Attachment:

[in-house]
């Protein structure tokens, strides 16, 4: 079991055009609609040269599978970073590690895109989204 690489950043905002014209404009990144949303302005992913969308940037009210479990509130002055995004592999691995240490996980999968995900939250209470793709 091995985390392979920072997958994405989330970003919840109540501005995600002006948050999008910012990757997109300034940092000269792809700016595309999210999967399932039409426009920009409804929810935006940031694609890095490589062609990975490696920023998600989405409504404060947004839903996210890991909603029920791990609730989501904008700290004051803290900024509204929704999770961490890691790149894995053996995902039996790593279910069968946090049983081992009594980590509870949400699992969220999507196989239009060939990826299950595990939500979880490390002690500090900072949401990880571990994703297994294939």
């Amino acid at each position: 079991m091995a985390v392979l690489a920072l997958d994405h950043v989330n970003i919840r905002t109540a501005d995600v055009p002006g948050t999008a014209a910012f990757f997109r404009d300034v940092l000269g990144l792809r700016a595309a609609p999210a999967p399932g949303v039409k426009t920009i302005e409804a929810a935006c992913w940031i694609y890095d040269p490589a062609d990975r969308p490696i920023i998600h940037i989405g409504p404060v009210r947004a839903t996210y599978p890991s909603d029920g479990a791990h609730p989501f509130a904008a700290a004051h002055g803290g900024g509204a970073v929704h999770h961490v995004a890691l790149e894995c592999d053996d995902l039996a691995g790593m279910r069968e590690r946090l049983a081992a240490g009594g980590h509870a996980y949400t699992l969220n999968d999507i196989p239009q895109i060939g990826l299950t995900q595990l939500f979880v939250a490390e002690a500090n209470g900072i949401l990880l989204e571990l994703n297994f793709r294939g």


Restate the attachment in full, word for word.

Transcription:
[in-house]
């Protein structure tokens, strides 16, 4: 079991055009609609040269599978970073590690895109989204 690489950043905002014209404009990144949303302005992913969308940037009210479990509130002055995004592999691995240490996980999968995900939250209470793709 091995985390392979920072997958994405989330970003919840109540501005995600002006948050999008910012990757997109300034940092000269792809700016595309999210999967399932039409426009920009409804929810935006940031694609890095490589062609990975490696920023998600989405409504404060947004839903996210890991909603029920791990609730989501904008700290004051803290900024509204929704999770961490890691790149894995053996995902039996790593279910069968946090049983081992009594980590509870949400699992969220999507196989239009060939990826299950595990939500979880490390002690500090900072949401990880571990994703297994294939």
């Amino acid at each position: 079991m091995a985390v392979l690489a920072l997958d994405h950043v989330n970003i919840r905002t109540a501005d995600v055009p002006g948050t999008a014209a910012f990757f997109r404009d300034v940092l000269g990144l792809r700016a595309a609609p999210a999967p399932g949303v039409k426009t920009i302005e409804a929810a935006c992913w940031i694609y890095d040269p490589a062609d990975r969308p490696i920023i998600h940037i989405g409504p404060v009210r947004a839903t996210y599978p890991s909603d029920g479990a791990h609730p989501f509130a904008a700290a004051h002055g803290g900024g509204a970073v929704h999770h961490v995004a890691l790149e894995c592999d053996d995902l039996a691995g790593m279910r069968e590690r946090l049983a081992a240490g009594g980590h509870a996980y949400t699992l969220n999968d999507i196989p239009q895109i060939g990826l299950t995900q595990l939500f979880v939250a490390e002690a500090n209470g900072i949401l990880l989204e571990l994703n297994f793709r294939g």